Granulomatous-Lymphocytic Interstitial Lung Disease in Common Variable Immunodeficiency-Features of CT and 18 F-FDG Positron Emission Tomography/CT in Clinically Progressive Disease

Front Immunol. 2021 Jan 26;11:617985. doi: 10.3389/fimmu.2020.617985. eCollection 2020.

Abstract

Common variable immunodeficiency (CVID) is characterized not only by recurrent bacterial infections, but also autoimmune and inflammatory complications including interstitial lung disease (ILD), referred to as granulomatous-lymphocytic interstitial lung disease (GLILD). Some patients with GLILD have waxing and waning radiologic findings, but preserved pulmonary function, while others progress to end-stage respiratory failure. We reviewed 32 patients with radiological features of GLILD from our Norwegian cohort of CVID patients, including four patients with possible monogenic defects. Nineteen had deteriorating lung function over time, and 13 had stable lung function, as determined by pulmonary function testing of forced vital capacity (FVC), and diffusion capacity of carbon monoxide (DLCO). The overall co-existence of other non-infectious complications was high in our cohort, but the prevalence of these was similar in the two groups. Laboratory findings such as immunoglobulin levels and T- and B-cell subpopulations were also similar in the progressive and stable GLILD patients. Thoracic computer tomography (CT) scans were systematically evaluated and scored for radiologic features of GLILD in all pulmonary segments. Pathologic features were seen in all pulmonary segments, with traction bronchiectasis as the most prominent finding. Patients with progressive disease had significantly higher overall score of pathologic features compared to patients with stable disease, most notably traction bronchiectasis and interlobular septal thickening. 18F-2-fluoro-2-deoxy-D-glucose (18F-FDG) positron emission tomography/CT (PET/CT) was performed in 17 (11 with progressive and six with stable clinical disease) of the 32 patients and analyzed by quantitative evaluation. Patients with progressive disease had significantly higher mean standardized uptake value (SUVmean), metabolic lung volume (MLV) and total lung glycolysis (TLG) as compared to patients with stable disease. Nine patients had received treatment with rituximab for GLILD. There was significant improvement in pathologic features on CT-scans after treatment while there was a variable effect on FVC and DLCO.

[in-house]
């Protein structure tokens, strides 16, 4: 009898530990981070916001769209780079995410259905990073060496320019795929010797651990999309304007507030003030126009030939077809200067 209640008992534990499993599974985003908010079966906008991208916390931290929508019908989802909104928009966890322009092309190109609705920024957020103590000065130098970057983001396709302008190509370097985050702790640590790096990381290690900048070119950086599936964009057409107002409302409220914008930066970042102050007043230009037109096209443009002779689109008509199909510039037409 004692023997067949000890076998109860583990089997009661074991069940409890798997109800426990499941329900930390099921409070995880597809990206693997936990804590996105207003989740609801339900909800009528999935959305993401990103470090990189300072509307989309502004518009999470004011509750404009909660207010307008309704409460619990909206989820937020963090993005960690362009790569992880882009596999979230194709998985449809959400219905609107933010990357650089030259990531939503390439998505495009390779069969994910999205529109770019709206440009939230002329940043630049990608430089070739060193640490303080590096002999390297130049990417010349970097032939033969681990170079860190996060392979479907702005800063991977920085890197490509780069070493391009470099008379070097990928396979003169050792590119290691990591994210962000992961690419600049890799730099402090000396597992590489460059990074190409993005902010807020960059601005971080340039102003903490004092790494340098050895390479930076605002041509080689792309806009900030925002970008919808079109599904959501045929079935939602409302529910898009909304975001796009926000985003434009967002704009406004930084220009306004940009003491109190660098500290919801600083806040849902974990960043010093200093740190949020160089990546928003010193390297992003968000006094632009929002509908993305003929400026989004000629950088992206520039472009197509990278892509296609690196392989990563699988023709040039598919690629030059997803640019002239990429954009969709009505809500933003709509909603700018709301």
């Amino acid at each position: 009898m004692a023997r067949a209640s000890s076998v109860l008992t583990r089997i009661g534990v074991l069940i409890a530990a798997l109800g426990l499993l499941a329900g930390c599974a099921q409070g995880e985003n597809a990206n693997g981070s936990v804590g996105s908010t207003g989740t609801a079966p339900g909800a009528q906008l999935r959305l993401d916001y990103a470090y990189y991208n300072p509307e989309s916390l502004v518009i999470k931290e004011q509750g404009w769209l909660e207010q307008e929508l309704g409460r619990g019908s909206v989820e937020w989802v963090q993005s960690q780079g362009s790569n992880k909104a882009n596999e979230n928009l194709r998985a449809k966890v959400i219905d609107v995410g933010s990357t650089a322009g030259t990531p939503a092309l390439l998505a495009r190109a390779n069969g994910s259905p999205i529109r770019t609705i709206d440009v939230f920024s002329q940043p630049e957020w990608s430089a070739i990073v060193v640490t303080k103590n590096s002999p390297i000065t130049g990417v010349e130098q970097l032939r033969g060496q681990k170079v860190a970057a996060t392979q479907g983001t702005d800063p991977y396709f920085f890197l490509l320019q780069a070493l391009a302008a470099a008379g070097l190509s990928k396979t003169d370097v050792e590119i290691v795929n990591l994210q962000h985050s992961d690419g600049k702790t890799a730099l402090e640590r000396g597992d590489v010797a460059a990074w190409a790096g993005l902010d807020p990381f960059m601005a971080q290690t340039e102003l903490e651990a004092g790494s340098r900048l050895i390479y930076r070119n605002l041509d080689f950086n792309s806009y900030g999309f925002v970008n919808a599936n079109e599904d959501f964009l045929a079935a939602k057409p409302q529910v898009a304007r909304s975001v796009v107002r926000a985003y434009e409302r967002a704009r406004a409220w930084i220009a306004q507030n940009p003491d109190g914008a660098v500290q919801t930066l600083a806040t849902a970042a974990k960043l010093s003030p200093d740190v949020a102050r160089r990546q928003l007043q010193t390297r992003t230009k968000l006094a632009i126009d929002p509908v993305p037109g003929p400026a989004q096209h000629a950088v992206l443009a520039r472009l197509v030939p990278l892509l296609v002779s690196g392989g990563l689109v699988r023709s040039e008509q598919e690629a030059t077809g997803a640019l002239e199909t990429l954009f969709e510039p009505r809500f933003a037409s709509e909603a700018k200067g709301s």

Conclusion: Patients with progressive GLILD as defined by deteriorating pulmonary function had significantly greater pathology on pulmonary CT and FDG-PET CT scans as compared to patients with stable disease, with traction bronchiectasis and interlobular septal thickening as prominent features.

Keywords: CVID- Common Variable Immunodeficiency Disorders; DLCO; FDG – PET; GLILD; Interstitial lung disease (ILD); Primary immumunodeficiencies; Pulmonary CT; rituximab.